If you like to experience a destination through your stomach, then you’re in for a treat in Sydney. This Australian hub city is home to one of the world’s most exciting dining scenes, complete with celebrity chefs, fresh seafood, and some of the best Southeast Asian cuisine outside of the region itself. With so many places to choose from, we asked Sydney-based blogger Jayne Gorman, to share her must-try meals in Sydney with us…
Pies & Peas at Harry’s Café de Wheels
The Aussies love their pies almost as much as us Brits do, and nowhere are the pies more beloved than at Harry’s Café de Wheels. The original Harry’s pie cart opened at Woolloomooloo Wharf 70 years ago and continues to sell hot pies and peas to loyal locals and visiting celebrities today. The likes of Colonel Sanders, Elton John, Richard Branson and Pamela Anderson have stopped by for a pie here, and their pictures are on the side of the cart to prove it. In fact, Harry’s Café de Wheels is so much of an institution that it has been classified by the National Trust of Australia as a ‘quintessential Sydney icon’. It’s the perfect place to get a taste of Sydney history, topped with mash and mushy peas!
Pork at Mr Crackles
Whilst Harry’s is the place to go for pies, Mr Crackles in Oxford Street is the place to go for pork belly. Founded by two professional chefs with a passion for pork, the famous pork belly at Mr Crackles takes three days to prepare and involves 10 hours of slow braising to create a taste sensation that Sydney-siders just rave about. If pork isn’t your thing, they also do a delicious lamb shoulder, chicken katsu and, my personal favourite, some incredible sweet potato wedges. Die-hard pork fans can even order a cup of crackling to go.
Mary’s burger bar
As with many cities, the title of Sydney’s best burger is a hotly contested subject, but when Mary’s (originally of Newtown) opened an outlet in the city it caused queues the length of which only epic food achieves. I’m a big fan of Mary’s burgers because they mix just the right amount of smoky patty with a gooey, slightly sweet-tasting bun. Dining at the Newtown restaurant is also quite an experience. Located in what looks like a derelict-looking building from the outside, it takes a while for your eyes to adjust to the low-lighting and slightly frightening images on the wall. Stick with it though – the burgers are worth the quirky venue.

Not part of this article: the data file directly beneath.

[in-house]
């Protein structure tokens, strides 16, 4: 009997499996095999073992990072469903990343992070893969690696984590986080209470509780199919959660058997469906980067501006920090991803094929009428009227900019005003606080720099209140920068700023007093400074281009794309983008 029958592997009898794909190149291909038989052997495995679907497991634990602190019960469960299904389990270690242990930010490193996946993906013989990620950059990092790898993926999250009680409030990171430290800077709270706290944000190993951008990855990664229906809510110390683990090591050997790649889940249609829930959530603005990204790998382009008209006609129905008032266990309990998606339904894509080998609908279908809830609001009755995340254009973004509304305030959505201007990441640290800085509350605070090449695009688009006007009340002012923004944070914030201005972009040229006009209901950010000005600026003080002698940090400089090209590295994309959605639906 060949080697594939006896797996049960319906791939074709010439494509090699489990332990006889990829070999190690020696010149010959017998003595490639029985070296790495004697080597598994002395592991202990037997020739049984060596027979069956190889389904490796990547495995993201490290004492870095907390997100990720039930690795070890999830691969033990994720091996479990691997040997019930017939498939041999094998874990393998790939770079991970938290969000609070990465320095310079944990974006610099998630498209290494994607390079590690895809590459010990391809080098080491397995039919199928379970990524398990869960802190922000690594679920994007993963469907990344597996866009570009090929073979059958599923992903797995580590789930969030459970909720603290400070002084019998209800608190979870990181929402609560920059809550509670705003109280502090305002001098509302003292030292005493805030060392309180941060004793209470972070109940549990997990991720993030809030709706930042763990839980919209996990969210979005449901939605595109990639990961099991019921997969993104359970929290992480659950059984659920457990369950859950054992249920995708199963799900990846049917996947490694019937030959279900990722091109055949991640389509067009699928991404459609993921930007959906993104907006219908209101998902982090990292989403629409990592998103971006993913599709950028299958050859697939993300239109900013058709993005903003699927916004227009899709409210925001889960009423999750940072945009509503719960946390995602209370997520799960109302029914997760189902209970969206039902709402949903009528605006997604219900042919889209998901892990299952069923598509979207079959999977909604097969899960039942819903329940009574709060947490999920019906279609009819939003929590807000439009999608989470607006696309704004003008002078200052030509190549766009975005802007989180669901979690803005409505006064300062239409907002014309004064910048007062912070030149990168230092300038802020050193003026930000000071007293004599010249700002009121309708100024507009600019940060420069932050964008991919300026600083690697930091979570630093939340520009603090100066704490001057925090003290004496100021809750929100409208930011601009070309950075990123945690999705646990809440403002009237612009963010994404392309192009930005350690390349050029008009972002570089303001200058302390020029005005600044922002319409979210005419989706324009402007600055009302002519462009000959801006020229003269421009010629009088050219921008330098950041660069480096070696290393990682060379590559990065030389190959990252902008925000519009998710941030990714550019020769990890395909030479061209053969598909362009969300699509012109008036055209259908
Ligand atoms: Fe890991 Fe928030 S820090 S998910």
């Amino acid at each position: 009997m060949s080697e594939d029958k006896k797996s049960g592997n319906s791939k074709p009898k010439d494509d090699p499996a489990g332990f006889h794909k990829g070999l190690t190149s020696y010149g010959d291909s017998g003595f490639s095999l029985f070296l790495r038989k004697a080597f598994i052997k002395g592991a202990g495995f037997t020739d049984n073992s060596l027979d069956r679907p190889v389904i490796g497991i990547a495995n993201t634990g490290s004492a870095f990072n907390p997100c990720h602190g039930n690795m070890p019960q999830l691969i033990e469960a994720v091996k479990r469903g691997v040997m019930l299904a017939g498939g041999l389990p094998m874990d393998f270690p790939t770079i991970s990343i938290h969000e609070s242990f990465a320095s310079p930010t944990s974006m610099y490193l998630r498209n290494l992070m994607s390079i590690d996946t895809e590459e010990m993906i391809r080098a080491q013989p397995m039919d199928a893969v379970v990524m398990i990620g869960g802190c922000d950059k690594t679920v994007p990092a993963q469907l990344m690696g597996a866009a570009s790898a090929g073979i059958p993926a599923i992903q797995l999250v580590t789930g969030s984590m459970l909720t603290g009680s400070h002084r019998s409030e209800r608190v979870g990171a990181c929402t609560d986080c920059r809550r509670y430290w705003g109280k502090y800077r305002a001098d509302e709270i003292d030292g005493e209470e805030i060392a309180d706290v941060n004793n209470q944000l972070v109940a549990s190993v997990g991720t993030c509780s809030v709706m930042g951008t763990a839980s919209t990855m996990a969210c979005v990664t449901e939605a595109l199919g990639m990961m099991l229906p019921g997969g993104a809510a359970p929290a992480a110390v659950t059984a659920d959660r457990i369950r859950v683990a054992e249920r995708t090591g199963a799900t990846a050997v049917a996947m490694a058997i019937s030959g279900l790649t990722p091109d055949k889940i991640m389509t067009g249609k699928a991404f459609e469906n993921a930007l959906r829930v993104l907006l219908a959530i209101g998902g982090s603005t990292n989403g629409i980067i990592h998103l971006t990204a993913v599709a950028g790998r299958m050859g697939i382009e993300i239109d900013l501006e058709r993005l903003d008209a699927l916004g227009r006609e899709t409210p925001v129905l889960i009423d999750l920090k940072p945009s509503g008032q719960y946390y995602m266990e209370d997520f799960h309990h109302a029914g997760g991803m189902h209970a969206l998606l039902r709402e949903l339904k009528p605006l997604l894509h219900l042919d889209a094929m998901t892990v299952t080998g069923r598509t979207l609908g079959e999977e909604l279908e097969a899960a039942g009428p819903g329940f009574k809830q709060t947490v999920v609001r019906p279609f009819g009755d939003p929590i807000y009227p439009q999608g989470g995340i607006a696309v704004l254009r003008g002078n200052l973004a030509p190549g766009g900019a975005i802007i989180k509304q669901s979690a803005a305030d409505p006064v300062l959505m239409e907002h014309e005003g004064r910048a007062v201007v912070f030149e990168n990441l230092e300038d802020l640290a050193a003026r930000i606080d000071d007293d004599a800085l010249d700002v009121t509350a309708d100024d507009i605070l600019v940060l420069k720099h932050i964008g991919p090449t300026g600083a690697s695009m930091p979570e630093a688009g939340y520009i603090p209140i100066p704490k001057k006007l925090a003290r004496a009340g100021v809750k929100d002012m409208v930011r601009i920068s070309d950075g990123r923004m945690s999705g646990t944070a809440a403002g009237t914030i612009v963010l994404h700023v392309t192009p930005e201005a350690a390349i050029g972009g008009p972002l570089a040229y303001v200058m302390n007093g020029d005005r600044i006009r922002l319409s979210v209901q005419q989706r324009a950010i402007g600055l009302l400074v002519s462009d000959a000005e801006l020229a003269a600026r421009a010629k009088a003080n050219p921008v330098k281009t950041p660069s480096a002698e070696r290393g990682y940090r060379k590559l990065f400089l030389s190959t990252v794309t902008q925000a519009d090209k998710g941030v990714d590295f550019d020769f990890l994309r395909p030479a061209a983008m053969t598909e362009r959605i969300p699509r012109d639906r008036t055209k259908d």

Malay treats at Mamak
When we’re looking for fast, cheap but exceedingly good Malaysian food, my friends and I head to Mamak in Haymarket. Mamak has won awards for its Indian Malay-inspired street food, but thankfully the prices have remained as reasonable as the Kuala Lumpur stalls that inspired its name. Arrive here on an empty stomach and feast on dishes like satay, roti and sambal until your stomach is content.
Hotcakes at Bills
Discuss the topic of brunch with any Sydney-sider and soon enough Bills will come into the conversation. Bill Granger is a regular face on daytime TV in the UK but he actually started his career with a café here in Sydney. My (and most people I know’s) go-to brunch dish at Bills are the ricotta hotcakes with banana and honeycomb butter. Available at Bills restaurants in Surry Hills, Darlinghurst and Bondi; it’s a must-try brunch in Sydney.
Everything at Gelato Messina
So gelato may not be traditionally considered a ‘meal’ but Messina has certainly become a meal replacement for me since moving to Sydney. I’ve tried a lot of gelato on my travels but nothing comes close to the rich, creamy flavours and mind-blowing gelato cakes created by the team at Gelato Messina. Keep an eye on their Instagram account to discover the weekly changing specials, which are likely to involve anything from doughnuts to pandan, and chunks of Aussie biscuits. You can find Messina outlets in Darlinghurst, Darling Harbour, Bondi, Surry Hills and Rosebery and all are open late to satisfy post-pub cravings. Remember to bring cash though as cards are not accepted.
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Tella Ball Shake at Foodcraft Espresso
Images and imitations of the Tella Ball Shakes went global late last year but they began life in an Erskineville café in inner-west Sydney. The simple concept involves piercing a Nutella-filled doughnut (a ‘Tella Ball’) on the straw of a milkshake and drinking through the doughnut – just to make the milkshake even more indulgent. They are a little too sweet for me but are guaranteed to gain you a bucketload of Instagram likes, if you remember to take a photo before consuming, that is.
To taste these meals and more, make it happen with one of our Sydney holidays.